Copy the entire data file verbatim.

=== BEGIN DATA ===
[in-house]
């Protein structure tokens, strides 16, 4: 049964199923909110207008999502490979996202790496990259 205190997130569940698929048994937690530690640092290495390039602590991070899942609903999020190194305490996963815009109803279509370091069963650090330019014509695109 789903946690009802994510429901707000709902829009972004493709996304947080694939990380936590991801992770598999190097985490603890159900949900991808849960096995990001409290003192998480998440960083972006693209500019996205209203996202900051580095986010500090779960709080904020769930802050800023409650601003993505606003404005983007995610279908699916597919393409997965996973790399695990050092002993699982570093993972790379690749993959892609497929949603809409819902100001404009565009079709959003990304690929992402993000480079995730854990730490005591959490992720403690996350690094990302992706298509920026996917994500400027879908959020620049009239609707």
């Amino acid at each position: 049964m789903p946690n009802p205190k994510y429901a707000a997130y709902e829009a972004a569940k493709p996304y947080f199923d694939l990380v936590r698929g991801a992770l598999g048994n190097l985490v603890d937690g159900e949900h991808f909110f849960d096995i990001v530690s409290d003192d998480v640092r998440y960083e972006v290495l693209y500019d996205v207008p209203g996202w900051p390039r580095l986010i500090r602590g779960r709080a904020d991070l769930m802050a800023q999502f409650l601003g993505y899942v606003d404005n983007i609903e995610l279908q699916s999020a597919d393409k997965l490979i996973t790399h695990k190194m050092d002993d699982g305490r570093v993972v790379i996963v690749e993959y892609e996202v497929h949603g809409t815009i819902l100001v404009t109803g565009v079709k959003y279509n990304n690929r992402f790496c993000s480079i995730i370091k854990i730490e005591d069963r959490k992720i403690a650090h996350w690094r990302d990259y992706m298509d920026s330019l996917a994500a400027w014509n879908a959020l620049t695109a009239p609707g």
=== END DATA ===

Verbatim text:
[in-house]
């Protein structure tokens, strides 16, 4: 049964199923909110207008999502490979996202790496990259 205190997130569940698929048994937690530690640092290495390039602590991070899942609903999020190194305490996963815009109803279509370091069963650090330019014509695109 789903946690009802994510429901707000709902829009972004493709996304947080694939990380936590991801992770598999190097985490603890159900949900991808849960096995990001409290003192998480998440960083972006693209500019996205209203996202900051580095986010500090779960709080904020769930802050800023409650601003993505606003404005983007995610279908699916597919393409997965996973790399695990050092002993699982570093993972790379690749993959892609497929949603809409819902100001404009565009079709959003990304690929992402993000480079995730854990730490005591959490992720403690996350690094990302992706298509920026996917994500400027879908959020620049009239609707």
């Amino acid at each position: 049964m789903p946690n009802p205190k994510y429901a707000a997130y709902e829009a972004a569940k493709p996304y947080f199923d694939l990380v936590r698929g991801a992770l598999g048994n190097l985490v603890d937690g159900e949900h991808f909110f849960d096995i990001v530690s409290d003192d998480v640092r998440y960083e972006v290495l693209y500019d996205v207008p209203g996202w900051p390039r580095l986010i500090r602590g779960r709080a904020d991070l769930m802050a800023q999502f409650l601003g993505y899942v606003d404005n983007i609903e995610l279908q699916s999020a597919d393409k997965l490979i996973t790399h695990k190194m050092d002993d699982g305490r570093v993972v790379i996963v690749e993959y892609e996202v497929h949603g809409t815009i819902l100001v404009t109803g565009v079709k959003y279509n990304n690929r992402f790496c993000s480079i995730i370091k854990i730490e005591d069963r959490k992720i403690a650090h996350w690094r990302d990259y992706m298509d920026s330019l996917a994500a400027w014509n879908a959020l620049t695109a009239p609707g």